COMMENTARY | Many people have suffered financial loss due to a breakup. One partner alters his or her education, job search, job, work schedule, or career path to continue or advance the relationship and – bam! – the other partner splits. Traditionally, only married spouses can expect financial recompense when a relationship dissolves…but that may be changing due to a ruling in Georgia. According to ABC, an appeals court in the state just affirmed a trial court’s decision to award $50,000 from Christopher Ned Kelly to his ex-fiance, Melissa Cooper. The basis? Kelly’s December 2004 engagement to Cooper constituted a promise to marry that is enforceable.
Given the frequency of broken engagements leaving behind scorned and angry lovers, expect the ruling that financial damages are possible to create a big brouhaha.
The reward came despite Kelly claiming that there had never been “very many” discussions about marriage and that he himself had “never initiated” any of the discussions, as well as Cooper admitting to her own infidelity during the lengthy engagement. Therefore, the party who ends the engagement may be financially liable even if there is no clear path to the altar and the other party is imperfect in maintaining relationship expectations. Yikes!
Of course, many questions abound in the aftermath of the Georgia case:
First, does it matter who proposed to whom? Kelly is liable due to his ending the engagement, but he was also the proposer, offering Cooper a $10,000 ring. If one accepts a proposal and later is the one to end the engagement, would a court treat the acceptance of the original proposal as an equal promise to marry? Or would the respondent (defendant) be allowed to say “I never proposed, I only said ‘yes’ to a proposal”?
Secondly, at what point do “damages” become actionable? After all, isn’t financial sacrifice a routine part of most romantic relationships? How fairly could courts determine the financial losses caused by broken engagements versus normal, unavoidable events like economic downturns or changing job markets? For example, if the plaintiff alleges financial damages due to job loss caused by moving across the country with his or her fiance and having to seek new employment, not finding suitable employment prior to the dissolution of the engagement, is the dumper fully responsible? It would likely be unfair for a court to find the engagement-ender liable for the partner’s long-term unemployment if a nationwide recession was in effect.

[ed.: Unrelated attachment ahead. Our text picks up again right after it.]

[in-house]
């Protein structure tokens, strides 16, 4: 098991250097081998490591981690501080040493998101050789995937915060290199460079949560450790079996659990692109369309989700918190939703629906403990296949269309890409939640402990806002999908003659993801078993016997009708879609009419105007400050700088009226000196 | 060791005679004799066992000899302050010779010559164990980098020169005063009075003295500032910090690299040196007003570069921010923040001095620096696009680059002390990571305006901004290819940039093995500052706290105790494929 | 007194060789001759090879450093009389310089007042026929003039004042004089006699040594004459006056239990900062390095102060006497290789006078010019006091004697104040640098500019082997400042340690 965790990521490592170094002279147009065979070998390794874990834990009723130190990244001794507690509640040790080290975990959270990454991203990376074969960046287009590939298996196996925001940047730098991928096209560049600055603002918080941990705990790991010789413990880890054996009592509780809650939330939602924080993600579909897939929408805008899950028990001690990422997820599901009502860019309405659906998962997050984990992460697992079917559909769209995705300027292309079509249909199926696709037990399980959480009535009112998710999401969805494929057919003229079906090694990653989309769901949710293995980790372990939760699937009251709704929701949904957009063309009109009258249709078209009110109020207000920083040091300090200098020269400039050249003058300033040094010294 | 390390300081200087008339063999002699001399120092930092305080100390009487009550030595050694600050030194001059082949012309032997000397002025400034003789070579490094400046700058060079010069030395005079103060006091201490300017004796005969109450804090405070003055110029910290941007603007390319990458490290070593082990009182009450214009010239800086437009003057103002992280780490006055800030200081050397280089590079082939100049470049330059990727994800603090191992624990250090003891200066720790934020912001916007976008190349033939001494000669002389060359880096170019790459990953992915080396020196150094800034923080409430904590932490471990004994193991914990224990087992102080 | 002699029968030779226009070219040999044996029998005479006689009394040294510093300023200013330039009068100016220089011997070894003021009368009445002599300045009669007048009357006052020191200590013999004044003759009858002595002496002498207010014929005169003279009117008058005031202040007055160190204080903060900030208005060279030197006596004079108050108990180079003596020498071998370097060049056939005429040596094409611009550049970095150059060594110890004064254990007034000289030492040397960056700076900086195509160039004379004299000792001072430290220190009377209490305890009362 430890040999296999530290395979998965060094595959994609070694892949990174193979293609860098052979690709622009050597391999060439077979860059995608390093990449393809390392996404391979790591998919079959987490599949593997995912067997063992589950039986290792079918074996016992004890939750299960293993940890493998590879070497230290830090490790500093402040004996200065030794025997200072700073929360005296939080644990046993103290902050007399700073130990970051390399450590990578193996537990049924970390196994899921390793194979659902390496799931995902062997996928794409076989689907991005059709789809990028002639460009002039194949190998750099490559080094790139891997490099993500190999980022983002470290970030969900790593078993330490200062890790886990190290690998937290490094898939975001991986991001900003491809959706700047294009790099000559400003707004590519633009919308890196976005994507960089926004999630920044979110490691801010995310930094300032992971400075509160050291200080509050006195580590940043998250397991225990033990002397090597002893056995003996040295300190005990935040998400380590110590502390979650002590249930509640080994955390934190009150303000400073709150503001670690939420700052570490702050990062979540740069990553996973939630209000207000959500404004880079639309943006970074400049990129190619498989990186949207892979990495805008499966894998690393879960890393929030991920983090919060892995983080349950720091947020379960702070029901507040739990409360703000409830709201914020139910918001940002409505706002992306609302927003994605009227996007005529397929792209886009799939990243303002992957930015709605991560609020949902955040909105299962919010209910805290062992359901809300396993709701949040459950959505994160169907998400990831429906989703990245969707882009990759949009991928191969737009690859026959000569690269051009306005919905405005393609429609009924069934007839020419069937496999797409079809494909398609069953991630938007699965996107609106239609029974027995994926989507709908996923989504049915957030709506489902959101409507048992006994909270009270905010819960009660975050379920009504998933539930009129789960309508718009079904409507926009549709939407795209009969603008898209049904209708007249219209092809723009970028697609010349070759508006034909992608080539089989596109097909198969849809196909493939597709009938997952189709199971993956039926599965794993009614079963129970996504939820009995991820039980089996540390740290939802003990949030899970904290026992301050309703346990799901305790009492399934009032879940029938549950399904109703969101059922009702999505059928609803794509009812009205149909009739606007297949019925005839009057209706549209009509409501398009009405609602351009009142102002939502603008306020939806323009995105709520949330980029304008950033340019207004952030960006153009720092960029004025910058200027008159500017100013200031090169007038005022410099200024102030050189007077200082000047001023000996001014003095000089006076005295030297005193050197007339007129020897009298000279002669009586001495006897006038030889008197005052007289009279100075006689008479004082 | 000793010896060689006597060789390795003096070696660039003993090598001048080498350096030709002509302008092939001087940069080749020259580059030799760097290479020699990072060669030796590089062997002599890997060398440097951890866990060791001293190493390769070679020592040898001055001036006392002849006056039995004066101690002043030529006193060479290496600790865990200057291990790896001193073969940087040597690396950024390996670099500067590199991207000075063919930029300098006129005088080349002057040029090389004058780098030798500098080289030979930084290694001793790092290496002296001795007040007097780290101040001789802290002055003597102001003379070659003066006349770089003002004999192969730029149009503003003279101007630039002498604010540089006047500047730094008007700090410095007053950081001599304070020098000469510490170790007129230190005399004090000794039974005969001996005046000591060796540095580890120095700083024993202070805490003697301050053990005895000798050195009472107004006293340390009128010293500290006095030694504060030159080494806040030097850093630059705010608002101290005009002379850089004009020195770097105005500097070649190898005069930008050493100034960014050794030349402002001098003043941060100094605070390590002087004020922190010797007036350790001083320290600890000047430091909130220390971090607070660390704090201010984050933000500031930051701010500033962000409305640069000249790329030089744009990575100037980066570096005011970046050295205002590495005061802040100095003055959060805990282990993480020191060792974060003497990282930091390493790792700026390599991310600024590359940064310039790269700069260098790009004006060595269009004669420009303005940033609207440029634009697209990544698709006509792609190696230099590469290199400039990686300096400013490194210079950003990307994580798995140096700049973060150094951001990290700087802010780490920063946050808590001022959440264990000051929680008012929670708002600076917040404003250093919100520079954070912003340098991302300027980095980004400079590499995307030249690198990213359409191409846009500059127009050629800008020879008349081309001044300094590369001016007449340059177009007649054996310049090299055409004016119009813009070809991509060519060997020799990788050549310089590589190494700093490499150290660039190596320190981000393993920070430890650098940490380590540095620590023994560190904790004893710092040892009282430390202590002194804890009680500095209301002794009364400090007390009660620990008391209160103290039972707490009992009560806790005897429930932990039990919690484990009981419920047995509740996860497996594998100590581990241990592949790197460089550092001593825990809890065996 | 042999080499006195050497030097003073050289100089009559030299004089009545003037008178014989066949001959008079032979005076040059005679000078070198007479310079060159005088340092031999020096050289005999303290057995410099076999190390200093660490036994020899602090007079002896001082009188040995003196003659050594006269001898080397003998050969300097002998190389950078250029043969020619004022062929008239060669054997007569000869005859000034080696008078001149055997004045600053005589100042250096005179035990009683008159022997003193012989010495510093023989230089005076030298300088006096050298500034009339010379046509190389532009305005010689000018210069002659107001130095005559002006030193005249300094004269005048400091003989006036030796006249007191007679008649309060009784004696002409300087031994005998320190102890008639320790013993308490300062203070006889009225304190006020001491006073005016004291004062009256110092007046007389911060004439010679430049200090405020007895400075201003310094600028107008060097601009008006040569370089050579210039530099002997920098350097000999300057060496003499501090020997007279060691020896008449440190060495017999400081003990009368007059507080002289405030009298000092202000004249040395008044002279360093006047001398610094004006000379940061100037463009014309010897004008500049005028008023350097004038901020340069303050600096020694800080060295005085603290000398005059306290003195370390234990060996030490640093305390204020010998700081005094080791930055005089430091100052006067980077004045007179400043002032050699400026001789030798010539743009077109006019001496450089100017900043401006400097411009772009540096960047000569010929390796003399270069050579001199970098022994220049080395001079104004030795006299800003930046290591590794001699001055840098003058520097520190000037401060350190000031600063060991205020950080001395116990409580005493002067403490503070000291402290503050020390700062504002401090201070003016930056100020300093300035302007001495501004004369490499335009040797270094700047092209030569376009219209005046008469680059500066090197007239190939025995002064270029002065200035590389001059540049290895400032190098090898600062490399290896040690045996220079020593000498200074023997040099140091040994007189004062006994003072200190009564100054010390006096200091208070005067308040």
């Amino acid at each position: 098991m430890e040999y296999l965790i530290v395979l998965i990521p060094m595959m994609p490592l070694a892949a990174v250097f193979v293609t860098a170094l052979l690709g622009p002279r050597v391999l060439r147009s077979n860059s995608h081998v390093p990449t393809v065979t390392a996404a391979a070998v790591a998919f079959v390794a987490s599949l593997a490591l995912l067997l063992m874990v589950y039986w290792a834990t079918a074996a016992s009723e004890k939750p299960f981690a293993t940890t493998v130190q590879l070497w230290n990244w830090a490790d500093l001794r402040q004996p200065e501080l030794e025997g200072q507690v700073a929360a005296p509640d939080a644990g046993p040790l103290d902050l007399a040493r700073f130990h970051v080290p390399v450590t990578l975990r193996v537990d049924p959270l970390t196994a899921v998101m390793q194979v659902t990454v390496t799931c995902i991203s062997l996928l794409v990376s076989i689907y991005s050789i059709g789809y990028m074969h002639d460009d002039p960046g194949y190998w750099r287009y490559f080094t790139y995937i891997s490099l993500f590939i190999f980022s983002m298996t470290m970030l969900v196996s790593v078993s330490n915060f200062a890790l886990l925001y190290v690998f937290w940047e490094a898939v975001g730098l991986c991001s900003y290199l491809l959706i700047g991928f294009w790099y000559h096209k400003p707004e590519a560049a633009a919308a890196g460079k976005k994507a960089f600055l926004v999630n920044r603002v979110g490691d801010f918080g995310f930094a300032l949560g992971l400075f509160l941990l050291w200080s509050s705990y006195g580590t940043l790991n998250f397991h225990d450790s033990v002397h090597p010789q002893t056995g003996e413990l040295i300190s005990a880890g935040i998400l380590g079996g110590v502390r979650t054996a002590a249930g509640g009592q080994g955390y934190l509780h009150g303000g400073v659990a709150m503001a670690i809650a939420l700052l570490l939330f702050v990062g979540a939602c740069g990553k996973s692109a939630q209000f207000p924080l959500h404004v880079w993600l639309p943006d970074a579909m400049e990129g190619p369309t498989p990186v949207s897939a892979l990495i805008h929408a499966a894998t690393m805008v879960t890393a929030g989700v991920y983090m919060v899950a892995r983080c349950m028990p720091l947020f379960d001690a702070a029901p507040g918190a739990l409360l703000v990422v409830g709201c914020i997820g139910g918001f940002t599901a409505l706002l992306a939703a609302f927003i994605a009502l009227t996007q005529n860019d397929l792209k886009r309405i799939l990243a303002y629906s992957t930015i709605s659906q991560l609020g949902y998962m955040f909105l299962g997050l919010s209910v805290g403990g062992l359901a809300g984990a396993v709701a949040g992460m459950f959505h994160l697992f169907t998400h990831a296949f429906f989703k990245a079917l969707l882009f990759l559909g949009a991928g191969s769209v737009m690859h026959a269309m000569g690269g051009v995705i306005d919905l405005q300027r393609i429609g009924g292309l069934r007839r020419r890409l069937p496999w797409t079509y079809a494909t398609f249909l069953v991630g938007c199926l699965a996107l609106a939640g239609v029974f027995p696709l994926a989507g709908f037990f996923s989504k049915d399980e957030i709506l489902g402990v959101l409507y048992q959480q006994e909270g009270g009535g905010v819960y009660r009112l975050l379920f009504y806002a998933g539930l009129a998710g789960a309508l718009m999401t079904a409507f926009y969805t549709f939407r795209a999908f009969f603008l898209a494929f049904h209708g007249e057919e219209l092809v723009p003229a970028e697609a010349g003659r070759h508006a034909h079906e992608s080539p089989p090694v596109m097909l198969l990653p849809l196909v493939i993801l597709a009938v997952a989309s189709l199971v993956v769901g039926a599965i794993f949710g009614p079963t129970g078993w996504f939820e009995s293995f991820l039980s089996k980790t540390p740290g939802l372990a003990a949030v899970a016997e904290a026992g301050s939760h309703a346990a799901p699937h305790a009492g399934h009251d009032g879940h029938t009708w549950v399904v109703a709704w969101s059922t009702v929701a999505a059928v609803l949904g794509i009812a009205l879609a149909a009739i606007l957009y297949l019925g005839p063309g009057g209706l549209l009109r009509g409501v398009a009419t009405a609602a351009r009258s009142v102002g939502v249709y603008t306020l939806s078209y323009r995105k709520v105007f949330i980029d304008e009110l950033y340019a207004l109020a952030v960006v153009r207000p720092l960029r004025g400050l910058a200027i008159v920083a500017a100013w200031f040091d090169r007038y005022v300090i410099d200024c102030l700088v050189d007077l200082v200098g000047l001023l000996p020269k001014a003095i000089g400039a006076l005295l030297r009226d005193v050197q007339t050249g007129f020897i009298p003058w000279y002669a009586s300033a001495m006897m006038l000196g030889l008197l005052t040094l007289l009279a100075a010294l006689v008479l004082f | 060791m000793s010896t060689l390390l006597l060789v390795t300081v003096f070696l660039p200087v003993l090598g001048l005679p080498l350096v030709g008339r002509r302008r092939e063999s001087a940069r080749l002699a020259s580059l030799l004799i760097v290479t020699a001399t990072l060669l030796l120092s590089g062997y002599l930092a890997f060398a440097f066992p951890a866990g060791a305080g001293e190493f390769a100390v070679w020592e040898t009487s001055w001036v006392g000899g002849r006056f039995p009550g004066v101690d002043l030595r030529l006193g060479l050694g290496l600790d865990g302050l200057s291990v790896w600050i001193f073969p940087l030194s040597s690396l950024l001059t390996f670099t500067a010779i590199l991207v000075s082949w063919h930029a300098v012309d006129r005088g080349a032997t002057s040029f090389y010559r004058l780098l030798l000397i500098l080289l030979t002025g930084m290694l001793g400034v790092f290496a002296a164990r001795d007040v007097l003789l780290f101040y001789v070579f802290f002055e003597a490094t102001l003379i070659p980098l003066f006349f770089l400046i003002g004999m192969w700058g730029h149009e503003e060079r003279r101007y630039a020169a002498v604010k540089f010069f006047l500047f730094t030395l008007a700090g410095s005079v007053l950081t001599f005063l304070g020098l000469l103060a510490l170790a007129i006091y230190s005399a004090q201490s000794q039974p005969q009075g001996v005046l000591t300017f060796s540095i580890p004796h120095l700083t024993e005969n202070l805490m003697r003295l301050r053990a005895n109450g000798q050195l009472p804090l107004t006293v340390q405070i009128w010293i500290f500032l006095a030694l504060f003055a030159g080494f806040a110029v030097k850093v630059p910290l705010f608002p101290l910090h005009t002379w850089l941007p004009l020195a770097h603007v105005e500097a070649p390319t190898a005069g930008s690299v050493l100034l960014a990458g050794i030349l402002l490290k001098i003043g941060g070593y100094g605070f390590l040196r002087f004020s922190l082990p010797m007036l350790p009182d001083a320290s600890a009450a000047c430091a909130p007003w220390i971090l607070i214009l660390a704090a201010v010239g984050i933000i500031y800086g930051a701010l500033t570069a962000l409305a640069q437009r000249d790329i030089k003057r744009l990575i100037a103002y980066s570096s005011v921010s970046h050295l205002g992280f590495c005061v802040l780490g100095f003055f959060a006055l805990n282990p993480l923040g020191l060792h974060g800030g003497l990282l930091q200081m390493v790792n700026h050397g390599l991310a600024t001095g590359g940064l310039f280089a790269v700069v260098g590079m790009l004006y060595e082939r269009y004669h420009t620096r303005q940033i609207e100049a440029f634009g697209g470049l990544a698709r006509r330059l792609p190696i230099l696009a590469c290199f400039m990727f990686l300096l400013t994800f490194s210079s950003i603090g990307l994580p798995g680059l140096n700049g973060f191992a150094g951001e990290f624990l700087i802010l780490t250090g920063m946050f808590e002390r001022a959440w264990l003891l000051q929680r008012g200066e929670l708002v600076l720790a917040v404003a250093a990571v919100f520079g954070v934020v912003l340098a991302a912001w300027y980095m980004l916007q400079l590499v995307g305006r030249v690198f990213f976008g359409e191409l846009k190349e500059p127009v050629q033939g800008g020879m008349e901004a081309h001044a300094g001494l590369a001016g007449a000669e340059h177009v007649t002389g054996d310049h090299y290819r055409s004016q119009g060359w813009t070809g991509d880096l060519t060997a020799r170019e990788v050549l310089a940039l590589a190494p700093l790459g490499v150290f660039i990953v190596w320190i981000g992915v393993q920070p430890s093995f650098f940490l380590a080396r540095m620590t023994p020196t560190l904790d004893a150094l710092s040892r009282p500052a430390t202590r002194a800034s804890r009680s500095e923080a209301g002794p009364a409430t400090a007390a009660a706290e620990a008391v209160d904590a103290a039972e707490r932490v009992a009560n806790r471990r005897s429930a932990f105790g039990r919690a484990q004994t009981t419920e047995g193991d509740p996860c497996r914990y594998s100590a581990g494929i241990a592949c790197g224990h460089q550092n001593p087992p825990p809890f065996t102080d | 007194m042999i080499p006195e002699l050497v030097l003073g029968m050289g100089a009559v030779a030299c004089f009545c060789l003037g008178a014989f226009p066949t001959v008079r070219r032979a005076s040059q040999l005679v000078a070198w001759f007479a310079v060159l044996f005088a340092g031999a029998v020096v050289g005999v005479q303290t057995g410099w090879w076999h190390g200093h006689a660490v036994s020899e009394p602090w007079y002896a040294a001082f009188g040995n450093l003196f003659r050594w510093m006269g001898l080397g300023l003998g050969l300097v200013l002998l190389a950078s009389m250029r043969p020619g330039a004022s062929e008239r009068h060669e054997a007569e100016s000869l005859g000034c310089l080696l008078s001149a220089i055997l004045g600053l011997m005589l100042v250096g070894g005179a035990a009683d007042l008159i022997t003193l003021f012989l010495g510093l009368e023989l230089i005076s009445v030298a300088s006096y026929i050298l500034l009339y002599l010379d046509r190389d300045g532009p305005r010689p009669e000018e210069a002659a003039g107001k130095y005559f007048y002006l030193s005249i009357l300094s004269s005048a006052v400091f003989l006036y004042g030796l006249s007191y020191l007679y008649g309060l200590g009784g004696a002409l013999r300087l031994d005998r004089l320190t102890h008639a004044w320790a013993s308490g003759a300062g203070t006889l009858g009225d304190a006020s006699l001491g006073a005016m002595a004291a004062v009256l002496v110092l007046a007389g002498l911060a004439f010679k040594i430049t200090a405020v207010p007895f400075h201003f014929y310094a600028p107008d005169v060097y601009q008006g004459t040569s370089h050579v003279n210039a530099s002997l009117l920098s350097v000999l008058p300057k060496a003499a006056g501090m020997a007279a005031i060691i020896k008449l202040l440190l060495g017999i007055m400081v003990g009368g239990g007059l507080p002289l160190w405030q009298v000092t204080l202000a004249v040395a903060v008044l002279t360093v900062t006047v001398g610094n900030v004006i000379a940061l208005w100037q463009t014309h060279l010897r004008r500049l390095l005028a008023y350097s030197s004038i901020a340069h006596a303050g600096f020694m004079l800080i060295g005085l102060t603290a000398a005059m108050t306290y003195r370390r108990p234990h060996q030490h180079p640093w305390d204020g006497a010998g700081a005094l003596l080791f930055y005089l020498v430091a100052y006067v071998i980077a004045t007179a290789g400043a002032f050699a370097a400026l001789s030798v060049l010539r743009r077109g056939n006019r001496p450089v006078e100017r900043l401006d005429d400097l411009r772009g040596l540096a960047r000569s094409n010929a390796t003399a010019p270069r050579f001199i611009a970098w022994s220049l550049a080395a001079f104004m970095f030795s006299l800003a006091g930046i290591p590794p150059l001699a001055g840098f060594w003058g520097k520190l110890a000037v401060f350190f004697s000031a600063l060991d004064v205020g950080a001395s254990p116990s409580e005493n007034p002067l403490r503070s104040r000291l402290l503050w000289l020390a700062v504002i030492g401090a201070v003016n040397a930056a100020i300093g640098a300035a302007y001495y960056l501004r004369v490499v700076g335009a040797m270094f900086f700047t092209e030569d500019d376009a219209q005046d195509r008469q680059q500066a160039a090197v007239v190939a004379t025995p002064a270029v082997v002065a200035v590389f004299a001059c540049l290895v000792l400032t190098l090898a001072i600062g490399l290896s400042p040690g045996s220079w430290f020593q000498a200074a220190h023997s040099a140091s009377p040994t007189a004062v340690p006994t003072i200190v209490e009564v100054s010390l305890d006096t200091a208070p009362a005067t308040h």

How much of an ex-fiance’s unemployment, therefore, should an engagement-ender be liable for? Six months? One year? The “reasonable person” standard could differ significantly based on the state of the macro economy.
Third, sexism looms large. Would a court levy damages against a woman for ending an engagement with a man? Are there different expectations regarding engagement responsibilities based on gender? Certainly, gender norms in romance remain firmly entrenched. Juries are likely to be more harsh toward male engagement-enders than female engagement-enders. Additionally, would there be different expectations of how long it should have taken the plaintiff to find new employment and financial security post-breakup based on gender? Could men only be entitled to damages for six months of unemployment caused by a broken engagement while women were entitled to one year?
Fourth, could the threat of damages keep unhappy couples stuck together? Many unhappy engagements could struggle onward, with neither fiance content, due to fear that the one who ended the relationship first would be slapped with a lawsuit. This is especially true in the event that both partners were unemployed after moving to a new region to look for work. Either party could allege that his or her unemployment was due to moving at the request of the other party, turning the case into an agonizing “he said/she said” debate. Forcing unhappy couples to remain together due to fear of post-breakup legal action could result in increased incidence of depression, poor health, and even domestic violence.
Fifth and final, how formal must an engagement be for the “promise to marry” to be actionable? Must there be a ring? How much evidence of a formal engagement must exist? Many respondents (defendants) would likely be quick to claim that the engagement, especially if no ring existed, was “just pillow talk.” Would things said in the heat of passion or while snuggling afterwards carry weight in court?
Considering these five major complications, I feel that it is unwise for courts to set wide precedent based on this Georgia case.